Surgical salvage improves overall survival for patients with HPV-positive and HPV-negative recurrent locoregional and distant metastatic oropharyngeal cancer

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Background: Human papillomavirus (HPV) tumor status and surgical salvage are associated with improved prognosis for patients with recurrent oropharyngeal squamous cell carcinoma (OPSCC). Current data regarding types of surgery and the impact of surgery for patients with distant metastatic disease are limited.

Methods: A retrospective analysis of patients with recurrent OPSCC from 2 institutions between 2000 and 2012 was performed. p16 immunohistochemistry and/or in situ hybridization, as clinically available, were used to determine HPV tumor status. Clinical characteristics, distribution of recurrence site, and treatment modalities were compared by HPV tumor status. Overall survival (OS) was examined using Kaplan-Meier and Cox proportional hazards methods.

Results: The current study included 108 patients with 65 locoregional and 43 distant metastatic first recurrences. The majority of patients were HPV-positive (80 patients). HPV-positive tumor status was associated with longer time to disease recurrence (P<.01). Anatomic site distribution of disease recurrences did not differ by HPV tumor status. HPV-positive tumor status (adjusted HR [aHR], 0.23; 95% confidence interval [95% CI], 0.09-0.58 [P = .002]), longer time to disease recurrence (≥ 1 year; aHR, 0.36; 95% CI, 0.18-0.74 [P = .006]), and surgical salvage (aHR, 0.26; 95% CI, 0.12-0.61 [P = .002]) were found to be independently associated with OS after disease recurrence. Surgical salvage was independently associated with improved OS compared with nonsurgical treatment among patients with both locoregional (aHR, 0.15; 95% CI, 0.04-0.56 [P = .005]) and distant (aHR, 0.19; 95% CI, 0.05-0.75 [P = .018]) metastatic disease recurrences.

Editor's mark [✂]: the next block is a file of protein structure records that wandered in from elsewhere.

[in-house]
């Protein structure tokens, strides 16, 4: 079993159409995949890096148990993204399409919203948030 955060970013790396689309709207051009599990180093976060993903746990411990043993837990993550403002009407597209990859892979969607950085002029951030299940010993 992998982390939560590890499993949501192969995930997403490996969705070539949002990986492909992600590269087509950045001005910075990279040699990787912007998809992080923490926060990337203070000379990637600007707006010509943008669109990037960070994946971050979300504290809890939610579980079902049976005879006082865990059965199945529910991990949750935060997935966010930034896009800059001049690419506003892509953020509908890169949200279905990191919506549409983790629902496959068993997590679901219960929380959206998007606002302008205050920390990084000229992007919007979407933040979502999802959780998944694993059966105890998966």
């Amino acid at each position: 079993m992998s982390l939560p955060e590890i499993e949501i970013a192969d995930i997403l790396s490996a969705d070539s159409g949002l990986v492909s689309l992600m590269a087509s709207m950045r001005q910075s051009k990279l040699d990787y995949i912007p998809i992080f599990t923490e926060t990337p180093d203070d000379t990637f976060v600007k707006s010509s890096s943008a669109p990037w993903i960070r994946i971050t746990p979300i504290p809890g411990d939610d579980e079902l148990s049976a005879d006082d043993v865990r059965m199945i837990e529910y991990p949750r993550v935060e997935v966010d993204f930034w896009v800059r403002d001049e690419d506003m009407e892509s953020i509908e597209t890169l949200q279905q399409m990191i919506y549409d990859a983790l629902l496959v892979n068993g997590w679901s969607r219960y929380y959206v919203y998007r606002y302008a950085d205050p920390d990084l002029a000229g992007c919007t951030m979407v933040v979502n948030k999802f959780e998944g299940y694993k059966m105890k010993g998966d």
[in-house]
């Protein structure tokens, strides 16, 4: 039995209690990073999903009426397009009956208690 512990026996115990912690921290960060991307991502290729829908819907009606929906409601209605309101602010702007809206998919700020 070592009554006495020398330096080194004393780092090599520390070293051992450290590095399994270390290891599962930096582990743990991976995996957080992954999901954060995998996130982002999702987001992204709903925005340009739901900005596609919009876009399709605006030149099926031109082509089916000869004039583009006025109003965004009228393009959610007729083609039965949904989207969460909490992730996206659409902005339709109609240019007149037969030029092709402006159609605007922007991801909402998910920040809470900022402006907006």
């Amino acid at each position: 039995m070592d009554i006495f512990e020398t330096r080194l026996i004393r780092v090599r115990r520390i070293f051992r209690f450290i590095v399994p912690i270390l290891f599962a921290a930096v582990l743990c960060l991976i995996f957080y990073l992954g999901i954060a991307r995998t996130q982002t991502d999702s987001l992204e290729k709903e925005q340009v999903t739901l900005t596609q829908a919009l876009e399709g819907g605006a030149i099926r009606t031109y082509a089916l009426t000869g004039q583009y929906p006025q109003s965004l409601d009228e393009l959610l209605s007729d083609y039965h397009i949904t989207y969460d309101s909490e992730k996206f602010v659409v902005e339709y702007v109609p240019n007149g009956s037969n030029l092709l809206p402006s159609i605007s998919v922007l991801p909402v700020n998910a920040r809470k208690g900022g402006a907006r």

Conclusions: Surgical salvage was found to be associated with improved OS for patients with recurrent locoregional and distant metastatic OPSCC, independent of HPV tumor status. Further prospective data are needed to confirm the role of surgical salvage for distant metastases.

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